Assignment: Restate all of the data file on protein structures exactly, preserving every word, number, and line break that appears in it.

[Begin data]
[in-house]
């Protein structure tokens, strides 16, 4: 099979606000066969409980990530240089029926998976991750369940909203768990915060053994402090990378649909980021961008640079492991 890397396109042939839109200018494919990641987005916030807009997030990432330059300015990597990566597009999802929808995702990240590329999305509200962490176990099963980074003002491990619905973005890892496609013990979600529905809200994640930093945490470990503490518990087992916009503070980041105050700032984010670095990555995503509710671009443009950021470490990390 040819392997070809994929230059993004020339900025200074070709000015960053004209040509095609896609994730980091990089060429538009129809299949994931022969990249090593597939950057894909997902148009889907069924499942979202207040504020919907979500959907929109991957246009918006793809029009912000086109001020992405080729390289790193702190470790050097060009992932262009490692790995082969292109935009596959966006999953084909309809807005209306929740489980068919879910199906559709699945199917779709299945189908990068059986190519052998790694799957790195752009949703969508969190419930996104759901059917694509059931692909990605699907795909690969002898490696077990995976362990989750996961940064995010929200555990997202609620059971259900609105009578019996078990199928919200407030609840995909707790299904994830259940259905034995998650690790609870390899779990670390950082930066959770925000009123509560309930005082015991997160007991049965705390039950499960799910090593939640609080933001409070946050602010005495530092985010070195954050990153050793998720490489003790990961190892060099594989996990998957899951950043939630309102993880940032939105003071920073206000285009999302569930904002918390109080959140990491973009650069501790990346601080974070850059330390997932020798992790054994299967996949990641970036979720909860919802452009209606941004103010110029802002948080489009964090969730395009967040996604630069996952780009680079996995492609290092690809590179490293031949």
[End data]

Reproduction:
[in-house]
């Protein structure tokens, strides 16, 4: 099979606000066969409980990530240089029926998976991750369940909203768990915060053994402090990378649909980021961008640079492991 890397396109042939839109200018494919990641987005916030807009997030990432330059300015990597990566597009999802929808995702990240590329999305509200962490176990099963980074003002491990619905973005890892496609013990979600529905809200994640930093945490470990503490518990087992916009503070980041105050700032984010670095990555995503509710671009443009950021470490990390 040819392997070809994929230059993004020339900025200074070709000015960053004209040509095609896609994730980091990089060429538009129809299949994931022969990249090593597939950057894909997902148009889907069924499942979202207040504020919907979500959907929109991957246009918006793809029009912000086109001020992405080729390289790193702190470790050097060009992932262009490692790995082969292109935009596959966006999953084909309809807005209306929740489980068919879910199906559709699945199917779709299945189908990068059986190519052998790694799957790195752009949703969508969190419930996104759901059917694509059931692909990605699907795909690969002898490696077990995976362990989750996961940064995010929200555990997202609620059971259900609105009578019996078990199928919200407030609840995909707790299904994830259940259905034995998650690790609870390899779990670390950082930066959770925000009123509560309930005082015991997160007991049965705390039950499960799910090593939640609080933001409070946050602010005495530092985010070195954050990153050793998720490489003790990961190892060099594989996990998957899951950043939630309102993880940032939105003071920073206000285009999302569930904002918390109080959140990491973009650069501790990346601080974070850059330390997932020798992790054994299967996949990641970036979720909860919802452009209606941004103010110029802002948080489009964090969730395009967040996604630069996952780009680079996995492609290092690809590179490293031949």